bird’s-eye view:  as seen from above; a broad view of a situation.

  • I recommend that you go up to the top floor so you can get a bird’s-eye view  of the city.
  • The introduction of the report gives an excellent bird’s-eye view of the new project.

take a dim view:  to not approve of something; to see something negatively.

  • College admission officers normally take a dim view  of students who don’t list many extra-curricular activities on their applications.
  • My mom takes a dim view  of my acting aspirations.


by virtue of something:  because of something.

  • She got promoted by virtue of her experience, not because of her great looks.
  • By virtue of the court ruling,  my dad can only visit us when a chaperone is present.


pay a visit to someone / something (pay someone / something a visit):  to go see someone or something.

  • I haven’t heard from my mother in two weeks so I’m going to pay her a visit  and make sure she’s okay.
  • There are very few doctors who will pay patients a visit  to their homes these days.


a lone voice in the wilderness:  someone who says something that’s not popular; expressing an unpopular opinion.

  • At the management meeting, my suggestion to give everyone a small bonus was a lone voice in the wilderness.
  • In class, I always feel like a lone voice in the wilderness  because of my liberal opinions.


fill a (the) void:  to provide or replace something that’s needed.

  • She’s been drinking to try to fill the void  after her husband left her with two young kids.
  • I’m afraid I’ll never find anyone to fill the void  after my secretary retires.
  • Many people spend money they don't have trying to fill a void  in their lives.


speaks volumes:  to express something clearly, to be a clear example of something.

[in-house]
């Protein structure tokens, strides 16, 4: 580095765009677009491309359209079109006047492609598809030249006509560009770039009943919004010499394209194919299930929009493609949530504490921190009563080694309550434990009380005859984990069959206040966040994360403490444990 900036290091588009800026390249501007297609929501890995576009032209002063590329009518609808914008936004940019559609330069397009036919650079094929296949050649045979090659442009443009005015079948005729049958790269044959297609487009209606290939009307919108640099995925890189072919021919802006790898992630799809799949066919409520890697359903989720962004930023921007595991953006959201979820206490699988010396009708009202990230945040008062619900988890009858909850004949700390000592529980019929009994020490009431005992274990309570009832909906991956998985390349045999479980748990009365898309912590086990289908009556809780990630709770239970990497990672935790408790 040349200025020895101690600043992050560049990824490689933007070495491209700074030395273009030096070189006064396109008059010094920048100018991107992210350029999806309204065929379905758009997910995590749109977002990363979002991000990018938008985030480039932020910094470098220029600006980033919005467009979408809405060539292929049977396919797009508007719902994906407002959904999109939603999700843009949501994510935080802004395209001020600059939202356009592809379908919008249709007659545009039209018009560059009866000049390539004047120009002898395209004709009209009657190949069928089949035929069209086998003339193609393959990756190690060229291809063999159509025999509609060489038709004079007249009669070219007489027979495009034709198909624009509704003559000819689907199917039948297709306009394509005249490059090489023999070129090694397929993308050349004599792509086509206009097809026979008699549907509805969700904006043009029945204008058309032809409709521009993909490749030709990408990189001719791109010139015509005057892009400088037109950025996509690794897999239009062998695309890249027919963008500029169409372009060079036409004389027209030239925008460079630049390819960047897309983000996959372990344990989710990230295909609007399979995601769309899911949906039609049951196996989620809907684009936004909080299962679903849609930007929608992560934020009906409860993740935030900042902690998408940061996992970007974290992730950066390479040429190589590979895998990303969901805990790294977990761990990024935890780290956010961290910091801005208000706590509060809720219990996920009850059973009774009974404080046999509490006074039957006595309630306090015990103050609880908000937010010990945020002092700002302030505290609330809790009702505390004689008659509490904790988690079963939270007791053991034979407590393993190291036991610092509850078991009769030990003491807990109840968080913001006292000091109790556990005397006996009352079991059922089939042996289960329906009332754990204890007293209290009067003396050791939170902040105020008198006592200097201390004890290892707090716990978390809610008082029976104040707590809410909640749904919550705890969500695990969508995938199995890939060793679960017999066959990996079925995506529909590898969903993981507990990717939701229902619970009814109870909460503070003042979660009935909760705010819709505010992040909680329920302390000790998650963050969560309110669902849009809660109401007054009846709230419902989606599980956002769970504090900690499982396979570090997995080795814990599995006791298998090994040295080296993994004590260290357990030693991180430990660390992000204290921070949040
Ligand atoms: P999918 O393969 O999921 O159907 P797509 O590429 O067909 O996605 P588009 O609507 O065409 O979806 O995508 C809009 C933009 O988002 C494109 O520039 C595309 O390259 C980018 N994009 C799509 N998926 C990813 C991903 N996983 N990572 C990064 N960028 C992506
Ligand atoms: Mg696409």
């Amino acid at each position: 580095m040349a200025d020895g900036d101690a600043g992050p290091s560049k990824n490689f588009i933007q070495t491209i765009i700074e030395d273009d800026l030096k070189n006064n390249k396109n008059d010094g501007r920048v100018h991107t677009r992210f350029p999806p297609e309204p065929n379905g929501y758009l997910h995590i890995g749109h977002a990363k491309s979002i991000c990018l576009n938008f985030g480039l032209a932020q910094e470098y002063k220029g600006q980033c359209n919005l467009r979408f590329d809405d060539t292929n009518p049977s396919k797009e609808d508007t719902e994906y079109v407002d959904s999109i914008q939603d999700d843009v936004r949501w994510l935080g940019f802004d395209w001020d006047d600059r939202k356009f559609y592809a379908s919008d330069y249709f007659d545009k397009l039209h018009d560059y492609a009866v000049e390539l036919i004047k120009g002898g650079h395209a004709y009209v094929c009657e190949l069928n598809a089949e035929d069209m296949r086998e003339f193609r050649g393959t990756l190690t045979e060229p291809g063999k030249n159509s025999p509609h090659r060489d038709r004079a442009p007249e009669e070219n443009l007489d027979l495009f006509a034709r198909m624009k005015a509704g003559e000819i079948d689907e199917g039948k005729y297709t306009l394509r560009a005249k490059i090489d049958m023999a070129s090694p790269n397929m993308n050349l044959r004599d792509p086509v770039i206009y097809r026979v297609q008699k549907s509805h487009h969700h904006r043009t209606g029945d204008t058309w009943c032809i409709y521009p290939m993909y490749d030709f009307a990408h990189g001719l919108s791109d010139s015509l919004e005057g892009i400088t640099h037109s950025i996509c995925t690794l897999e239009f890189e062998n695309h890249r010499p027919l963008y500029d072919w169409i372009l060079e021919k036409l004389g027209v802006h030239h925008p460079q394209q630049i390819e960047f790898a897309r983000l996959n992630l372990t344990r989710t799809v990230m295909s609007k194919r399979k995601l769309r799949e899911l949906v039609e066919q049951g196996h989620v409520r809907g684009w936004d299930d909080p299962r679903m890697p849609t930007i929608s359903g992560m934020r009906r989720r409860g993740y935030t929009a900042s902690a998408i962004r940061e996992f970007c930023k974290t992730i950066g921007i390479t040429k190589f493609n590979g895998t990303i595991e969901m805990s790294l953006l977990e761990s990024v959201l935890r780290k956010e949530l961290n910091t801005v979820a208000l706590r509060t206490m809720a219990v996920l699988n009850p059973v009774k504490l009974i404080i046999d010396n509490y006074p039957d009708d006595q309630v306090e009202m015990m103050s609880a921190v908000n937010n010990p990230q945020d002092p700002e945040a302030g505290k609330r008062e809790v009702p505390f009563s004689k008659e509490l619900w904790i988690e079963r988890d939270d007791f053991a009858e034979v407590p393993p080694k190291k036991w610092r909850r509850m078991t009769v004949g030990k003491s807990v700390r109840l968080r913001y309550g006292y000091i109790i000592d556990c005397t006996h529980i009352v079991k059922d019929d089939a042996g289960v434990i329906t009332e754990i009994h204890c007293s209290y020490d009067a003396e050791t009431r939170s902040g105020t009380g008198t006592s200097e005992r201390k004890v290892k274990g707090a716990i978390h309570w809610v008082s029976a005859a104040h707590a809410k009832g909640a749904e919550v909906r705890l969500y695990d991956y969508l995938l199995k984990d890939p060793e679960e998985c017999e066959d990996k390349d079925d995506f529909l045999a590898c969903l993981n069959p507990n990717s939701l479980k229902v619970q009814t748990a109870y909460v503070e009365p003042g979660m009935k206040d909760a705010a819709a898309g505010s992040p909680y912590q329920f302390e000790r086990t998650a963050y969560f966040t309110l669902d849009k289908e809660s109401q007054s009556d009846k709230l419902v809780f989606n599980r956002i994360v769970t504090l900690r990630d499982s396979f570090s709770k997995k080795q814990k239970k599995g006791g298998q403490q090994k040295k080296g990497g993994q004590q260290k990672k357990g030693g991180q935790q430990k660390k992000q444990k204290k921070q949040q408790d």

• The dirty looks and silence between them speaks volumes  about their relationship.
  • The fact that three of your four children are in medical school speaks volumes  about your parenting skills.


vouch for something:  to support the truth of something.

  • Even though you didn’t see her at her desk, I can vouch that she arrived on time  yesterday and went straight to the manager's meeting.
  • I can vouch for his skills as a speaker.  He is competent, informative and engaging.


vote something down (vote down something):  to reject something or defeat a vote for something.

  • I suggested we hire a new receptionist instead of having an answering service, but management voted the idea down.
  • Please don't vote down my proposal  until you read it.

Have you signed-up for my free newsletter? I include an audio magazine article every month that's choc full of new vocabulary and idioms.

You can also find many idiom definitions using an online learner's dictionary.

Your turn:  Practice these V idioms

I actually recommend that my beginner and intermediate students focus on understanding, rather than using, idioms at the beginning. It's really easy to make mistakes with idioms because many are a bit tricky.

Nonetheless, practicing by trying to write your own sentences is going to help you remember them better and this is a safe environment in which to practice. 

So try to use an idiom from the list above in your own sentence.

› "V" Idioms